Thommessen in 1928
23 September 1851|
|Died||10 February 1942
|Known for||Chief editor of Verdens Gang (1878–1910)
Founder and editor of Tidens Tegn (1910–1917)
|Relatives||Olaf D. Thommessen (grandson)
Anne Thommessen (daughter-in-law)
Early and personal life
Olaus Anthon Thommessen Holtan was born in Borre as the son of Thommes Kristoffersen Holtan (1817–1901) and Hella Marie Andersdatter (1824–1893). He was married twice, and was the father of newspaper editor Rolf Thommessen.
Thommessen studied at Heltberg's "student factory", and took the examen artium in 1870. He started studying philology, but abandoned the education to study law, finishing his cand.jur. degree in 1877.
Thommessen started working for Dagbladet in 1875. He worked for Verdens Gang from 1876, and as editor-in-chief from 1878 to 1910. Under his leadership Verdens Gang became the main publication for the Liberal Party, and a modern newspaper of high standard. The leadership period included the period of political turmoil in the 1880s. The newspaper supported the Liberal Party and Johan Sverdrup, and their endeavors to form a cabinet. Thommessen frequently corresponded with the writer Bjørnstjerne Bjørnson at this time, and was also a friend of Lars Holst, Oda Krohg, Mathilde Schjøtt as well as Maren, Ossian and Ernst Sars. Thommessen was a controversial person, and he is targeted in Knut Hamsun's novel Redaktør Lynge (1893), which is regarded as a personal attack on Thommessen, one of the strongest in the history of Norwegian literature. The novel still received good reviews in Verdens Gang.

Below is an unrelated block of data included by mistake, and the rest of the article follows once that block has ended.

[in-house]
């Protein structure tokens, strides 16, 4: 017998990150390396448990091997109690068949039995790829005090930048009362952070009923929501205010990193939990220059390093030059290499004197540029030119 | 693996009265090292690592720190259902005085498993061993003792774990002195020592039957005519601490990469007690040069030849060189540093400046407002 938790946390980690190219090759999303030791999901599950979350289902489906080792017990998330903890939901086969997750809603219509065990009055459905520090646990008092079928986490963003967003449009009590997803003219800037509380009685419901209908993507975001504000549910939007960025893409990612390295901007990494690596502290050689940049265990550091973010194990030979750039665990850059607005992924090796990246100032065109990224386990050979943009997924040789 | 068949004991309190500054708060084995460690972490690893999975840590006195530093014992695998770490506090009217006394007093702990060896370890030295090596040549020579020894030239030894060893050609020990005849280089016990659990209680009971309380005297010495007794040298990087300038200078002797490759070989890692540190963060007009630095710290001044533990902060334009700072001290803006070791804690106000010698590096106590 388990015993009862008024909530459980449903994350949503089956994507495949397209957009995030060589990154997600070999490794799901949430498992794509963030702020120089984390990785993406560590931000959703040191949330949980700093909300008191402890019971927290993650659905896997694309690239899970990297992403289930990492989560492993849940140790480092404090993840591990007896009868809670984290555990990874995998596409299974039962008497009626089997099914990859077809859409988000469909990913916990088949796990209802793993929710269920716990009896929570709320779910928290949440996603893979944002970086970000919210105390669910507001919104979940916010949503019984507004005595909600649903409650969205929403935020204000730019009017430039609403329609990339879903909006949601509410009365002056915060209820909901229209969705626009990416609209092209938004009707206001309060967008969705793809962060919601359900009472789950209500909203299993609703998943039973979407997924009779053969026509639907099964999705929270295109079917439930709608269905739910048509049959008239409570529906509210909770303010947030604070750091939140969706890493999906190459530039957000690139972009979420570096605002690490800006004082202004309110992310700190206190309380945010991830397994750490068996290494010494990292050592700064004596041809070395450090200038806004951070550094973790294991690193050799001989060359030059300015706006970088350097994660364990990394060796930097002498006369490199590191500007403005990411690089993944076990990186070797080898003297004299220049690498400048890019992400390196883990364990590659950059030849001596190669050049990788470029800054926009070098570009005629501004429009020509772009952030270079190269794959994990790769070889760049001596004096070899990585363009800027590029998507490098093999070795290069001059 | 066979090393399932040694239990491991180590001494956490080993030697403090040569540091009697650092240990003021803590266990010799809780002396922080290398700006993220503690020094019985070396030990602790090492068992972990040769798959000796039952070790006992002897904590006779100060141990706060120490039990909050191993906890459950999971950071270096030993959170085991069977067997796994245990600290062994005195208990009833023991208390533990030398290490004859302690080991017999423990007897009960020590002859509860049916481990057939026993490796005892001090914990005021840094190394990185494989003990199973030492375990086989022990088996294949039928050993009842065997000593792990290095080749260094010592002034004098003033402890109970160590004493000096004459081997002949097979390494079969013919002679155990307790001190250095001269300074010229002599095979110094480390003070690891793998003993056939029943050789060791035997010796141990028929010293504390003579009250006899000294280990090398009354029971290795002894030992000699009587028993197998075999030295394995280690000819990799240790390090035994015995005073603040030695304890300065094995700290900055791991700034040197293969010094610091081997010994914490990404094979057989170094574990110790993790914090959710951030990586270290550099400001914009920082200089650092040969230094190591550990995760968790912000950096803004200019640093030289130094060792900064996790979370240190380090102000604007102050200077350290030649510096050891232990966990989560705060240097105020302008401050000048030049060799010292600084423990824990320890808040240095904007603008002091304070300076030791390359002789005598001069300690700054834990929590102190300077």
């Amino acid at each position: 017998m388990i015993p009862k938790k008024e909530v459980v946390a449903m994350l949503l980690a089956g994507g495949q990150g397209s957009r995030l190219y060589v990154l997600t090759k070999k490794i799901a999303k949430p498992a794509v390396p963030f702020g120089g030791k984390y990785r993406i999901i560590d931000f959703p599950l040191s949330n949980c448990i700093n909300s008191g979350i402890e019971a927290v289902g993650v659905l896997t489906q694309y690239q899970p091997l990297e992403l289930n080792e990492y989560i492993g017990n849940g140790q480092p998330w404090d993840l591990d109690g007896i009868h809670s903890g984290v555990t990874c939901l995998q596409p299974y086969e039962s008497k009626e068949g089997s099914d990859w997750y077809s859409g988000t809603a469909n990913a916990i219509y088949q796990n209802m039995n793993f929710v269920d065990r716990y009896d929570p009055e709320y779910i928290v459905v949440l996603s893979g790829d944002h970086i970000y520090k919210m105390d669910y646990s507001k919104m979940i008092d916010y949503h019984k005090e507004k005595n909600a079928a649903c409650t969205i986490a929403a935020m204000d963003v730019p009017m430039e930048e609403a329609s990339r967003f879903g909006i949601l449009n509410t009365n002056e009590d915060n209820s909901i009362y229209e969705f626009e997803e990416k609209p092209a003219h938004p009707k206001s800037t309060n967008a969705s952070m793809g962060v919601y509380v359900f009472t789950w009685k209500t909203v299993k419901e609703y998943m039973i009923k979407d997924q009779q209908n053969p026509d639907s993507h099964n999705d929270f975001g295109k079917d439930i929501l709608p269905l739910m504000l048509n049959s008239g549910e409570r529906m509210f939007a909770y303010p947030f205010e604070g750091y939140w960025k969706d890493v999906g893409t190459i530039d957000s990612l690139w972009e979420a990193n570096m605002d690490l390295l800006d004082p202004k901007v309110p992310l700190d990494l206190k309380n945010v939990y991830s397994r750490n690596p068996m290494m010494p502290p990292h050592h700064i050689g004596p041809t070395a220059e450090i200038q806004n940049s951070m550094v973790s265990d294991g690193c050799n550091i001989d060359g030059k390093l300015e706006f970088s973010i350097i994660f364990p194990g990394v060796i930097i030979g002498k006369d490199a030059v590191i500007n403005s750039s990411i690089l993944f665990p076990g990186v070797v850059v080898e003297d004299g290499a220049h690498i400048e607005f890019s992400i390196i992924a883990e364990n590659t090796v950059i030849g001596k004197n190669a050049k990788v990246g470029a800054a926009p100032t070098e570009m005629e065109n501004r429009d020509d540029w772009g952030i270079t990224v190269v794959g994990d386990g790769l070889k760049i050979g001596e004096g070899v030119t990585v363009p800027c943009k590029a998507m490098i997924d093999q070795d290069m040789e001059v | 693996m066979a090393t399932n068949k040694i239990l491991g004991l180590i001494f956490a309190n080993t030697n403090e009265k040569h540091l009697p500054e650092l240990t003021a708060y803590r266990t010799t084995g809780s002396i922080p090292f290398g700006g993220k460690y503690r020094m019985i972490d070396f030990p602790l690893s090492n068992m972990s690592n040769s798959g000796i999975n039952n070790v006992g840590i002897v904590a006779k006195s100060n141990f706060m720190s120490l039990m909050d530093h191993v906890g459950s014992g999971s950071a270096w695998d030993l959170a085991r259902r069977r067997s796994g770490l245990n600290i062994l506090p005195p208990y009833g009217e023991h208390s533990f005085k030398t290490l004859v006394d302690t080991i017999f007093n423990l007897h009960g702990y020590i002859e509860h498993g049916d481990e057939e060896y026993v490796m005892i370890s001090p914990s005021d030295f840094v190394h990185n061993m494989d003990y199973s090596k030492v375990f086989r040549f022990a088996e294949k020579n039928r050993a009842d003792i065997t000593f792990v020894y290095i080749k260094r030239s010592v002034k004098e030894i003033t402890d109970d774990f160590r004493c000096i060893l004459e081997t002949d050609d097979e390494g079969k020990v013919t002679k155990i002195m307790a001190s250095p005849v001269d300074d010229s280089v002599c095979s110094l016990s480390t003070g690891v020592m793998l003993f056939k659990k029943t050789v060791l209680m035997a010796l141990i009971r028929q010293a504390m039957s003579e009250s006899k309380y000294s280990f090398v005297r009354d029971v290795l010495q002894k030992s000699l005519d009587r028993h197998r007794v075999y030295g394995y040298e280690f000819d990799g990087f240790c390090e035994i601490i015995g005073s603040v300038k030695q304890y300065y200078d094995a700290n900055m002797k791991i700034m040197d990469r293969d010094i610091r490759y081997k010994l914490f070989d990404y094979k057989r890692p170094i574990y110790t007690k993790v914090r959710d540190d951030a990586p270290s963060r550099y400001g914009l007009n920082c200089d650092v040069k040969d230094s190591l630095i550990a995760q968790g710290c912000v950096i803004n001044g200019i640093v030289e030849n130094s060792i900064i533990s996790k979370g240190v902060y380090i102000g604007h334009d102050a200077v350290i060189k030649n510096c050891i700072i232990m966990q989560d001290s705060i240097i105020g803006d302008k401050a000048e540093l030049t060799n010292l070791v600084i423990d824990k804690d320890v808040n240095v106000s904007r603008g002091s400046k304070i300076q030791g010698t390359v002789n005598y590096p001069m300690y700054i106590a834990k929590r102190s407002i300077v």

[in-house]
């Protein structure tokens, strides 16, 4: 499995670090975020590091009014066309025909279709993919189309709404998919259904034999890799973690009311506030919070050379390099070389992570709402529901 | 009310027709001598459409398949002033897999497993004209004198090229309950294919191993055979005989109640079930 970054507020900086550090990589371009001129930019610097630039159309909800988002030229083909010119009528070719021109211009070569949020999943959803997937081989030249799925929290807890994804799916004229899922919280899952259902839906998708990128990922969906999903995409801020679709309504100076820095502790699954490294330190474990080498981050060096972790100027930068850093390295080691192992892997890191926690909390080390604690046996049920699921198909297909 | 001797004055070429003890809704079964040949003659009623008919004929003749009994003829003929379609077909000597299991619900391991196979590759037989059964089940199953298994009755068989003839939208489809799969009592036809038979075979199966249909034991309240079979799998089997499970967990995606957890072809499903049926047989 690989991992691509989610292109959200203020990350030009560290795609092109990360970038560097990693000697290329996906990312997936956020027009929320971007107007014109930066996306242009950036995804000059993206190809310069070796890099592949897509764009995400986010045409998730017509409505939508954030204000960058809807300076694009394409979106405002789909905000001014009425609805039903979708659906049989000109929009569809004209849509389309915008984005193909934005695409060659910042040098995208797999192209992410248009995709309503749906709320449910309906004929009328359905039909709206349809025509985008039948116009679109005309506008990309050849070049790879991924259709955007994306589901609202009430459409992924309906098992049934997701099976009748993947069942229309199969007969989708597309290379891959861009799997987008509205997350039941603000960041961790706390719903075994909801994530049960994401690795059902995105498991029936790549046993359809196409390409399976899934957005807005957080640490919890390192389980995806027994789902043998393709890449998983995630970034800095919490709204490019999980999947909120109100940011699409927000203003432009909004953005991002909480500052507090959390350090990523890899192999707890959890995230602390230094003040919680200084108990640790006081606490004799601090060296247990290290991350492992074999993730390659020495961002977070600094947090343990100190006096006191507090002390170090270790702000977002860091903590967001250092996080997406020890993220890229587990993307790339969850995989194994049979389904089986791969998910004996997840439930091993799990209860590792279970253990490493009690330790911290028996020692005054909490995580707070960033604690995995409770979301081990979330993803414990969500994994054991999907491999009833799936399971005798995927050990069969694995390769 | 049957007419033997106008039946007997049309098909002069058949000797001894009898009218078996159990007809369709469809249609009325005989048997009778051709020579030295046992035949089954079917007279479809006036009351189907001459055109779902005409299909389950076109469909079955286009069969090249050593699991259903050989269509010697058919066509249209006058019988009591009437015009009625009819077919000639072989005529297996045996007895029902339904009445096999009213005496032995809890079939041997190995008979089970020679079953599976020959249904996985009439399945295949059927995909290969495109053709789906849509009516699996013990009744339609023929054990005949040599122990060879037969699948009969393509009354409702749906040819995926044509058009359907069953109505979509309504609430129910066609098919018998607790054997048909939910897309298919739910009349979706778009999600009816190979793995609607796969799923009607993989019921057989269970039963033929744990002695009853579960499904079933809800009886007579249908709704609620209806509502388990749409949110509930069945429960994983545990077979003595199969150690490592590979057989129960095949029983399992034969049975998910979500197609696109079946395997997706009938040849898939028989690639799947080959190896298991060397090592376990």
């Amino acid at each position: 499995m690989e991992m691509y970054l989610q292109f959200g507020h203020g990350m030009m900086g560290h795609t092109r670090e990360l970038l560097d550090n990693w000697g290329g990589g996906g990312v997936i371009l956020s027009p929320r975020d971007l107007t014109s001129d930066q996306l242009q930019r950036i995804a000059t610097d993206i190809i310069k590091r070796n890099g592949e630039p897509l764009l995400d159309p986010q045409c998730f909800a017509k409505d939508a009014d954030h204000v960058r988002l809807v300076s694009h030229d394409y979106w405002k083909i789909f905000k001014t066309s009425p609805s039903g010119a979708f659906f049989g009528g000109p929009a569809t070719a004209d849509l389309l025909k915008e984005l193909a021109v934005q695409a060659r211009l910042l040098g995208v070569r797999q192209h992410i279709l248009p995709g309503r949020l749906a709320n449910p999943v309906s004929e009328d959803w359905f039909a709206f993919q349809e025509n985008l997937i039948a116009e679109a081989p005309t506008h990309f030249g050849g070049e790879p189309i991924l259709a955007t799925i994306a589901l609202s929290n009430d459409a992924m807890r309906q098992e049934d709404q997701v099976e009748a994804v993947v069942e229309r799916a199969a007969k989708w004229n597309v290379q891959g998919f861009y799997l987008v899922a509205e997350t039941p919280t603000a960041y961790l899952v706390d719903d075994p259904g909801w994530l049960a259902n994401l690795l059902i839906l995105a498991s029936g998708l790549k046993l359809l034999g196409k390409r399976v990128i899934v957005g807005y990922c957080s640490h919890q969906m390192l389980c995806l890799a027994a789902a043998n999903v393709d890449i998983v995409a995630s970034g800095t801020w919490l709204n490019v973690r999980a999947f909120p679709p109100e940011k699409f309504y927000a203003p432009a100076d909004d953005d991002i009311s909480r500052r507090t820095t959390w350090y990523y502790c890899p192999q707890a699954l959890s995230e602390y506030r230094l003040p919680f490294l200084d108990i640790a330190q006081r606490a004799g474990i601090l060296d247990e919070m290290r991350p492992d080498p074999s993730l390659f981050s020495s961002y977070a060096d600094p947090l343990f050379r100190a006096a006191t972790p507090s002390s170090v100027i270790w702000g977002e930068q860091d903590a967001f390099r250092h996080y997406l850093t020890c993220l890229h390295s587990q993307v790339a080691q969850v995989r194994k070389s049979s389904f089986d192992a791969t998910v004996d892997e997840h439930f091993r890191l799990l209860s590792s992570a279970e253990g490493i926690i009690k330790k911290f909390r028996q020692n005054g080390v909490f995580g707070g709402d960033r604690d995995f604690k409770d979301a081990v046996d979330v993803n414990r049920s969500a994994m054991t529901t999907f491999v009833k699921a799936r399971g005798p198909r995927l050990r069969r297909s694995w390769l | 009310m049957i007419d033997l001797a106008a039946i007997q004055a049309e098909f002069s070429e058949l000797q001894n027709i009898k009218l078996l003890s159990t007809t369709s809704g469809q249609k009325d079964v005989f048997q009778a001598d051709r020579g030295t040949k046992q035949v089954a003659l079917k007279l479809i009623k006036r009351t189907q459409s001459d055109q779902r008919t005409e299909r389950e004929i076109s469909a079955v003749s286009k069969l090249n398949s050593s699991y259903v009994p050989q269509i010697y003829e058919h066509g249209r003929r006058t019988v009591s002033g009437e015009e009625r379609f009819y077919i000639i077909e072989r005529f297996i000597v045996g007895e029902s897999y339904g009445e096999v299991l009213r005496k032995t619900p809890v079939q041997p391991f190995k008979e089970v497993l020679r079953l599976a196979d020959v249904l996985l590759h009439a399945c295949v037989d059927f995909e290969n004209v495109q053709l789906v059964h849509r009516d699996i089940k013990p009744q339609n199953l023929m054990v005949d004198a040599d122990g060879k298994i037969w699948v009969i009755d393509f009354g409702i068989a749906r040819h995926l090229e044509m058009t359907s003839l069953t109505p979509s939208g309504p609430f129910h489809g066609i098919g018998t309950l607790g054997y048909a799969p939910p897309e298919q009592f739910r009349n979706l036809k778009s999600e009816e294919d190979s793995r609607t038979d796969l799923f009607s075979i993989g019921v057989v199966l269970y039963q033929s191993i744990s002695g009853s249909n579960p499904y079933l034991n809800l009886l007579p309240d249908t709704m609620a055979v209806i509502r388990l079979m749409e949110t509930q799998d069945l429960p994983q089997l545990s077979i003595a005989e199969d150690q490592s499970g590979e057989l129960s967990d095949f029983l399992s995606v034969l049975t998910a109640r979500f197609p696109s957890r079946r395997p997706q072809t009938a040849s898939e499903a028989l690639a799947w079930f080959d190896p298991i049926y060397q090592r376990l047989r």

Not long after the Liberal Party succeeded, and Johan Sverdrup became Prime Minister, Thommessen became estranged from the party. Around the turn of the century he instead advocated a bourgeois coalition in light of the growing socialist movement. Still, many of his political views aligned with those of the Liberal Party, such as universal suffrage for men which was introduced in 1898.
Thommessen left Verdens Gang in 1910, and founded the newspaper Tidens Tegn, which he led until 1917. The incidents leading to his resignation, a conflict with lawyer and share owner Ole Madsen, made him a legend. Among the outcomes was the formation of Norwegian Press Association in 1910. Tidens Tegn soon became one of the country's most important and largest newspapers, and many important cultural personalities were among the contributors, including Sven Elvestad, Olaf Bull, Hans E. Kinck, Herman Wildenvey, Nils Collett Vogt and Selma Lagerlöf. In 1920 his sons took over as editors of Tidens Tegn. The newspaper bought Verdens Gang in 1923.
In the interwar period Thommessen was known for his anti-communism. He was skeptic to the Norwegian Parliament, and advocated a strong bourgeois leadership as a leading member of Fedrelandslaget. Thommessen also wrote several books.
He died in 1942, 91 years old, surviving both his sons.
- Gylseth, Christopher Hals. "Ola Thommessen". In Helle, Knut. Norsk biografisk leksikon (in Norwegian). Oslo: Kunnskapsforlaget. Retrieved 8 April 2009.
- Henriksen, Petter, ed. (2007). "Ola Thommessen". Store norske leksikon (in Norwegian). Oslo: Kunnskapsforlaget. Retrieved 8 April 2009.
- Sørensen, Øystein (1984). 1880–årene. Ti år som rystet Norge (in Norwegian). Oslo: Universitetsforlaget. ISBN 82-00-06966-4.
- Sørensen, 1984: pp.20, 53, 60, 66
- Sørensen, 1984: p.84
- Henriksen, Petter, ed. (2007). "Tidens Tegn – morgenavis". Store norske leksikon (in Norwegian). Oslo: Kunnskapsforlaget. Retrieved 8 April 2009.